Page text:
Earth’s oceans may have originated mainly from accreted impactors. But do planets in other systems experience the same water delivery mechanism? Or do they even get more water than our world? Find out why you would want to think about this and what the consequences might be.
Hot Jupiters are weird and lonely. Is gravitational perturbation to blame?
Could the properties of an M-dwarf that might make it inhospitable also give it transformative powers? Could the star’s gravity and violence strip away a planet’s thick atmosphere, or envelope, to reveal a habitable core?
Why do planetary disks fade away so fast? A leading candidate as villain in this story is turbulence. Using the combined strengths of sophisticated theoretical models and observations, we might be able to find out if this is true!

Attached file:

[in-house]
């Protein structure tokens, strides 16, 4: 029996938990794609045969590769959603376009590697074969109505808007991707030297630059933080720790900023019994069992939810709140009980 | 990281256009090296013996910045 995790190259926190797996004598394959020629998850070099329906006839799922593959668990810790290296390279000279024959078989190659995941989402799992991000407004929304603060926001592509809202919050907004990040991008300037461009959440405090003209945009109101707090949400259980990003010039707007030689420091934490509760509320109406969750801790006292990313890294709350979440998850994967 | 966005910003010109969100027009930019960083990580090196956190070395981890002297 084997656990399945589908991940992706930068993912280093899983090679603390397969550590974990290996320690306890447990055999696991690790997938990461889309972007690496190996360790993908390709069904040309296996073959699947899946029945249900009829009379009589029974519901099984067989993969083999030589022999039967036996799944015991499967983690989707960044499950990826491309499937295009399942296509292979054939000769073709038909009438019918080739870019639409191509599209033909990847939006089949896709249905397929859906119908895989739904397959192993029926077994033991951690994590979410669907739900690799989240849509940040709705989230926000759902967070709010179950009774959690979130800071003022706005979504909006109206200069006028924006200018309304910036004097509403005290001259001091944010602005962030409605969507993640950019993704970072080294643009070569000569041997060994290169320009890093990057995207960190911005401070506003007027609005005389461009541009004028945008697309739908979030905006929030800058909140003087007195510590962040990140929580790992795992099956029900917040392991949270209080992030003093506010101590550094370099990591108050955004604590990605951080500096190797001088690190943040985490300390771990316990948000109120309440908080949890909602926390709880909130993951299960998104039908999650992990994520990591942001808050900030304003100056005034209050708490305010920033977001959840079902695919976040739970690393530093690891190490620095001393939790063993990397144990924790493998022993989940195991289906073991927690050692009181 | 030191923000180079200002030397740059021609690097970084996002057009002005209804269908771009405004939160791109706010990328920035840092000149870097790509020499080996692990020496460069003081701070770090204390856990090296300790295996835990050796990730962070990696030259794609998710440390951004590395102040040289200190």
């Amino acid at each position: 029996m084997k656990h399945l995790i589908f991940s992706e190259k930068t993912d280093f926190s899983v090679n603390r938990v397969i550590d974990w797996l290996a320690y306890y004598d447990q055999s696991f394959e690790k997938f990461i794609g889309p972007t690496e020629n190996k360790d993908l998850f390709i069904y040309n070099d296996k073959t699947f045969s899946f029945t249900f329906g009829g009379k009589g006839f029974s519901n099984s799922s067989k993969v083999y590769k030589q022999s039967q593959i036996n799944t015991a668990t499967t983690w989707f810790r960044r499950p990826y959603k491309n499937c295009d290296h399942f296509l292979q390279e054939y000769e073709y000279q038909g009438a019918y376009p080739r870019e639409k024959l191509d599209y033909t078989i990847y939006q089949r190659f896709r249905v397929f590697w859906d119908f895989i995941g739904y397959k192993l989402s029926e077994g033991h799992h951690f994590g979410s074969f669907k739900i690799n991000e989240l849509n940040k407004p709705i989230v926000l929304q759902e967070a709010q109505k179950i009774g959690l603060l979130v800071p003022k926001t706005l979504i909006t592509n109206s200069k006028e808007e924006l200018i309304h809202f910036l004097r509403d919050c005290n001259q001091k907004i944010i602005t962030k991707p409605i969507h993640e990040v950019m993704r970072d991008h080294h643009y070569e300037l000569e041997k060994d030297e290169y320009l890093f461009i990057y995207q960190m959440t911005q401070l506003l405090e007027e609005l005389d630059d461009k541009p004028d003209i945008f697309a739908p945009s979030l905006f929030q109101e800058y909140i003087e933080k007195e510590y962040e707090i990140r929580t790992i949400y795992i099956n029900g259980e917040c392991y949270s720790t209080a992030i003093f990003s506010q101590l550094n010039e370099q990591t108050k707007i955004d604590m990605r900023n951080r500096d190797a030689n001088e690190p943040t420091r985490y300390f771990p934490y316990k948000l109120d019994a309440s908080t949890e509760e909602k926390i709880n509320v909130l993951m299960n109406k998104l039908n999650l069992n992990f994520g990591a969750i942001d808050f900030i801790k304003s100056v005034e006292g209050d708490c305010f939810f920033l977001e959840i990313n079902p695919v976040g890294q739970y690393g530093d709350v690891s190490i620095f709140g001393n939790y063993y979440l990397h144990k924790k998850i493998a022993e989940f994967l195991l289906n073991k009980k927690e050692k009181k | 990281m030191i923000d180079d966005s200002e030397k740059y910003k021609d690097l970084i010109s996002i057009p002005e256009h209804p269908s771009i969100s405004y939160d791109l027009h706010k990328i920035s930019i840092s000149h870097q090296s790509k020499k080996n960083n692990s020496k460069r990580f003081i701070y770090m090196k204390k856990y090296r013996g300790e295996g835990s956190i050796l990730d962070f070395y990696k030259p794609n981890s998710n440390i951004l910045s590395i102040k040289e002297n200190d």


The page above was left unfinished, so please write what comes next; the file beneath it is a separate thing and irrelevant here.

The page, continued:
The recent discoveries of alien worlds seemingly rich in carbon reveal a lot of diverse information about the history and further evolutionary paths of exoplanets. However, a correct physical understanding of the investigated systems is crucial for getting the most out of incoming data and is an area of very active research. Therefore, the theoretical modeling of exoplanetary systems must be advanced to a state which includes the long-term evolution of the distribution of detectable molecular species in the planet forming environment.
Are more massive stars more likely to have planets? Read on to find out…